Natural Obsessions

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Natural Obsessions is a book written by American science author Natalie Angier published in 1988. It chronicles a year in the laboratories of two prominent cancer biologists during a period where there was a race to discover and characterize some of the first cancer-causing and cancer-suppressing genes.

Overview[edit]

It chronicles the time, about a year, that she spent in the labs of two very prominent cancer biologists, Robert Weinberg and Michael Wigler, during a period where there was a race to discover and characterize some of the first cancer causing and cancer-suppressing genes (oncogenes and tumor suppressor genes, respectively). This book gives insight into the day to day working of a top scientific laboratory with no embellishment - both the excitement and thrill of discovery as well as the drudgery and politics can be found in Natural Obsessions. Pressure to find these genes mounts and everyone is scrambling to be the first to announce this major discovery which could have gone to several laboratories.

Of interest to students thinking of a career in science as well as practicing scientists who will relish the honest portrayals and may personally know a number of the scientists who are now prominent in their fields.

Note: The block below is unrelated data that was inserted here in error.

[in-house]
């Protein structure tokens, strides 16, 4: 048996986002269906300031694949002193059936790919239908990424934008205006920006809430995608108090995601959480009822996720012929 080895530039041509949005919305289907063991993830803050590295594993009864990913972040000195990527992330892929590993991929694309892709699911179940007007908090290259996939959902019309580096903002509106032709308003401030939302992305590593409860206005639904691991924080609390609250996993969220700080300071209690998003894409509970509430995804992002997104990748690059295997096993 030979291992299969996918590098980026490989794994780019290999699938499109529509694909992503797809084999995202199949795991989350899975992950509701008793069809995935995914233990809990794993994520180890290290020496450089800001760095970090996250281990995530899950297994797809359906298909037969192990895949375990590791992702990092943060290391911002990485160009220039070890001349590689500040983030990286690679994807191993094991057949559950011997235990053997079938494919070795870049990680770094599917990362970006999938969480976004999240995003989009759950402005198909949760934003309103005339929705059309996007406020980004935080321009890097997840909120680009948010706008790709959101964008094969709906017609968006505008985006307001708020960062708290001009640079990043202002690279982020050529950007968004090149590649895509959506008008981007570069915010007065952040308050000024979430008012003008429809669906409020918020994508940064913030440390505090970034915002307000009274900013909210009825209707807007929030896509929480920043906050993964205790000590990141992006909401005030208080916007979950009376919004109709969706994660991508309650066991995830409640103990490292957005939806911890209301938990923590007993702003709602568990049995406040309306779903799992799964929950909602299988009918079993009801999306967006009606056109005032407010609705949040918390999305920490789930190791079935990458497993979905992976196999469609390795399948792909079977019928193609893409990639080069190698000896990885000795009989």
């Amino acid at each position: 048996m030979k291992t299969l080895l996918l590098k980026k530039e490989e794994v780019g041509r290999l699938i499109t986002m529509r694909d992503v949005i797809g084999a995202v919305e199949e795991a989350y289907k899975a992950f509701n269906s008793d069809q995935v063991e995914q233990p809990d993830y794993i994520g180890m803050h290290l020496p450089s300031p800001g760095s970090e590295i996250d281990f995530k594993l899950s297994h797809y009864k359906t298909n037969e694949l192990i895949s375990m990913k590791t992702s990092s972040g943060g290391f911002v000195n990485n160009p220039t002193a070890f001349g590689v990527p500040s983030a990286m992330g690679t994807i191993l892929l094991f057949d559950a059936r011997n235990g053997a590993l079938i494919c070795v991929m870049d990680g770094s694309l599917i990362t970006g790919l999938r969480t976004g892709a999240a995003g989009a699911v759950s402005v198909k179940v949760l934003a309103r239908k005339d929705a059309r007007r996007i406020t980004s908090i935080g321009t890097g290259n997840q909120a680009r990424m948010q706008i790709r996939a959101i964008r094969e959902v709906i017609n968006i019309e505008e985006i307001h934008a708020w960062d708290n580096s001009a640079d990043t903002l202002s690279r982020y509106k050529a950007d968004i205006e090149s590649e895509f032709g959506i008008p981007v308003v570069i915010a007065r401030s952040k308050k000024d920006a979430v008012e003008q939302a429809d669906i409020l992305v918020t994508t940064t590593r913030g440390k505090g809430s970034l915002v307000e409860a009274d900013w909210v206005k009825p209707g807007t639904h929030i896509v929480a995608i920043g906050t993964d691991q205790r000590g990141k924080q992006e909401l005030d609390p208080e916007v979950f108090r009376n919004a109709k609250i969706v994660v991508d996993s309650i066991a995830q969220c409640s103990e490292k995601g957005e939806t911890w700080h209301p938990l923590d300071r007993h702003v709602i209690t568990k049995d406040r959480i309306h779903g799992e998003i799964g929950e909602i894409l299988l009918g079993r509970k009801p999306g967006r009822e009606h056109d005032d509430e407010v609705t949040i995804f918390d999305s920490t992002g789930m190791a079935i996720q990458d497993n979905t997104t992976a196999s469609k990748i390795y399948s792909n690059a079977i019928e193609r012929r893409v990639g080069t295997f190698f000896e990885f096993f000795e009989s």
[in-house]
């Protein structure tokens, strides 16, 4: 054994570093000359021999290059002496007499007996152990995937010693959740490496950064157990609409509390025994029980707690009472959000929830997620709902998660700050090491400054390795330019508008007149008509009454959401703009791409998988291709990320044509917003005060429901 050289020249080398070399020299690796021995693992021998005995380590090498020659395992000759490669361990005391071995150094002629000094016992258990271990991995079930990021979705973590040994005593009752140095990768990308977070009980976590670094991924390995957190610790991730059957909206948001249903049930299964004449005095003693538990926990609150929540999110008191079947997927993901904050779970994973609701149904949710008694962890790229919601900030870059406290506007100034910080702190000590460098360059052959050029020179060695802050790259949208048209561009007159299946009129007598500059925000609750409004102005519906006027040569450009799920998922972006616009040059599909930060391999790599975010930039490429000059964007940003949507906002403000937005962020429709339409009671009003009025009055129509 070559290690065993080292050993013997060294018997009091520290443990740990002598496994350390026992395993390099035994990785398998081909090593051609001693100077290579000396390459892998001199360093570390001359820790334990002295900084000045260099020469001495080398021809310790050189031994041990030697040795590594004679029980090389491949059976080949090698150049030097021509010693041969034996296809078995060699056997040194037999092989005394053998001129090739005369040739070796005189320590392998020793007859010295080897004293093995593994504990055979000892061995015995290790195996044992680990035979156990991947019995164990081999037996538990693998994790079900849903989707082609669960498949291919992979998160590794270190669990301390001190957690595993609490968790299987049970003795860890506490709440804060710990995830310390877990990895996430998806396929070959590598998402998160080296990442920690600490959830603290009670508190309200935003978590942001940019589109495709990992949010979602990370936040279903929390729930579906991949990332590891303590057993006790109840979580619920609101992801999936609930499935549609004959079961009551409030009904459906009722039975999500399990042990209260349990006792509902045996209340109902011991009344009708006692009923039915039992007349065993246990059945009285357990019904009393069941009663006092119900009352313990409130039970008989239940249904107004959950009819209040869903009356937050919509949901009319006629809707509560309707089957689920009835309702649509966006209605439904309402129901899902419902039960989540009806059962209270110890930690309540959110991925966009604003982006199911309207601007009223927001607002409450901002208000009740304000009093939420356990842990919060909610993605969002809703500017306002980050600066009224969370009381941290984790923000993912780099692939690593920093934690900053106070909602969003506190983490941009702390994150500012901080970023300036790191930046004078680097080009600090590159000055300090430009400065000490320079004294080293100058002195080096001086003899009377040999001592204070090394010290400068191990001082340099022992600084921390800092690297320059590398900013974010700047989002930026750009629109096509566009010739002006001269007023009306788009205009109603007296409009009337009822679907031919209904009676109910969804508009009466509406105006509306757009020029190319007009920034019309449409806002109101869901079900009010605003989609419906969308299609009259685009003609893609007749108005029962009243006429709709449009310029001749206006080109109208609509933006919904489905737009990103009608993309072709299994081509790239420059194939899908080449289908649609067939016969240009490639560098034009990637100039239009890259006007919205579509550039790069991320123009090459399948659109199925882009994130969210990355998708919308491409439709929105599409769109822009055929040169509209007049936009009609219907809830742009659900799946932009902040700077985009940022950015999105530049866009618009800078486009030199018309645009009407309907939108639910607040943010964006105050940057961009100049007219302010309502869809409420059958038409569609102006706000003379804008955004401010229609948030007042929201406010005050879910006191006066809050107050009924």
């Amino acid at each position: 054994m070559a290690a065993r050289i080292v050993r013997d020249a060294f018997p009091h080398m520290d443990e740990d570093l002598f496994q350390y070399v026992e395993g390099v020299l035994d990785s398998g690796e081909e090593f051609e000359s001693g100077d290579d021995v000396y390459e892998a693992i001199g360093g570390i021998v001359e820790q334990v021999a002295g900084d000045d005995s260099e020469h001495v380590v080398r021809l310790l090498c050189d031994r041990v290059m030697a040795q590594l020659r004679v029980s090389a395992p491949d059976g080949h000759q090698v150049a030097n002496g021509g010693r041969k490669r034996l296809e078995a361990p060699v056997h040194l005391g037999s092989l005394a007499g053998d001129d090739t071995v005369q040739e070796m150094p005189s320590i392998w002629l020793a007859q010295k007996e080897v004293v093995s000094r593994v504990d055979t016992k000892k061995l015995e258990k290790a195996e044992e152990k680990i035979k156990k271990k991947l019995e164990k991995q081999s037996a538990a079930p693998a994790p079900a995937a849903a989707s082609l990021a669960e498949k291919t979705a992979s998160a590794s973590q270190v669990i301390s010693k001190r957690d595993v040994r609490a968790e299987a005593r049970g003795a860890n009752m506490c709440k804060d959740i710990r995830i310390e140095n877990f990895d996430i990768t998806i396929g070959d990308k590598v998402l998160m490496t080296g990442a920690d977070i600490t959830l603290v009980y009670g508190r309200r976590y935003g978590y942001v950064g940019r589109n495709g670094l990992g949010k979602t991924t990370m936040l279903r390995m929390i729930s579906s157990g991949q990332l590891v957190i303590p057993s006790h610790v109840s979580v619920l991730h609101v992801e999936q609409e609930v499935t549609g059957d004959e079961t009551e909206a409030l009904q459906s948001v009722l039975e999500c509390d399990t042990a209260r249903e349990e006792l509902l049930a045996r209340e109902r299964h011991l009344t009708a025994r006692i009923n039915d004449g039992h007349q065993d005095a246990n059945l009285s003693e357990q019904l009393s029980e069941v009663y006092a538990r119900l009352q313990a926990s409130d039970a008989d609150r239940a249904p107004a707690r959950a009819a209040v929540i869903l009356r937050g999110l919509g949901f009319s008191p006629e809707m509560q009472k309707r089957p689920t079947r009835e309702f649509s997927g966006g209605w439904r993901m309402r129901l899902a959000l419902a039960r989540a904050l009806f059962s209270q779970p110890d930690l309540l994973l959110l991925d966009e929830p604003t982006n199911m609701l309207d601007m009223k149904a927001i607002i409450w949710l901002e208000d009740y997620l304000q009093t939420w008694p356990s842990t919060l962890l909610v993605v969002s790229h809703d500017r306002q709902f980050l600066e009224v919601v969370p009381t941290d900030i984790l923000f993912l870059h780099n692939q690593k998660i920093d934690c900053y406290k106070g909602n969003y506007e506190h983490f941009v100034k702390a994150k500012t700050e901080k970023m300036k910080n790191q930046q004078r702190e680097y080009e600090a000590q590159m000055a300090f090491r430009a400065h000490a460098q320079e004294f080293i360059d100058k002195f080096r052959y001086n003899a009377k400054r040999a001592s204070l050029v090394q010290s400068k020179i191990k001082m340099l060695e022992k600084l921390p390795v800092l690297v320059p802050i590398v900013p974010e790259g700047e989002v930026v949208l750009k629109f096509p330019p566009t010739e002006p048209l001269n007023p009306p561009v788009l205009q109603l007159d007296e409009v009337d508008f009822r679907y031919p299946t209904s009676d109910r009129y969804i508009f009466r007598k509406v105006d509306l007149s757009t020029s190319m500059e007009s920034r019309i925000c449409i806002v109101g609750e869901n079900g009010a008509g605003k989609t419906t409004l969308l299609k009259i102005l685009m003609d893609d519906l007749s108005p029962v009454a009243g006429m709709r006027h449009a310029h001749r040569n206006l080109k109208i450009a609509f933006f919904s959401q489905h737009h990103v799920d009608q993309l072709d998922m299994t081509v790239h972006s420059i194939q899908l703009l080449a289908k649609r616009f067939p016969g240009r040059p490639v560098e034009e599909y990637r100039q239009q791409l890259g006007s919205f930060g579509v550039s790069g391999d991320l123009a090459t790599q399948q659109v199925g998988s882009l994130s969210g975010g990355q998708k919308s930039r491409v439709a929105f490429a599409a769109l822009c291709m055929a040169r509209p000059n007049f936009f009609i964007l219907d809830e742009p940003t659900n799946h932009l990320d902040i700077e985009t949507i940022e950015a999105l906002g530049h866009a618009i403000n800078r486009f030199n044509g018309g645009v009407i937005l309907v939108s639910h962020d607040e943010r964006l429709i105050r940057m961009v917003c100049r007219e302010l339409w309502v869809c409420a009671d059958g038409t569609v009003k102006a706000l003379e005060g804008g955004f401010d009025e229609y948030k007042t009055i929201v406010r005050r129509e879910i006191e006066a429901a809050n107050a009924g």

Commercial and critical reception[edit]

Natural Obsessions was reviewed favorably in the New York Times[1] and Smithsonian magazine[2] in the months after its initial publication. The book was named a New York Times Notable Book for 1988.[3]

As of 2001, the book has been used as a text in a cancer biology course at the University of Chicago and the University of Houston.[4]

Editions[edit]

References[edit]

  1. ^ Lax, Eric (1988-07-10). "A Wild Tribe in the Lab". New York Times. 
  2. ^ Kalfus, Ken (November 1988). "Natural Obsessions: The Search for the Oncogene". Smithsonian. 
  3. ^ "Christmas Books; Notable Books of the Year". New York Times. 1988-12-04. [dead link]
  4. ^ Easton, John (2001-05-24). "Marsha Rosner, the Charles B. Huggins Professor and Director of the Ben May Institute for Cancer Research". The University of Chicago Chronicle. 

External links[edit]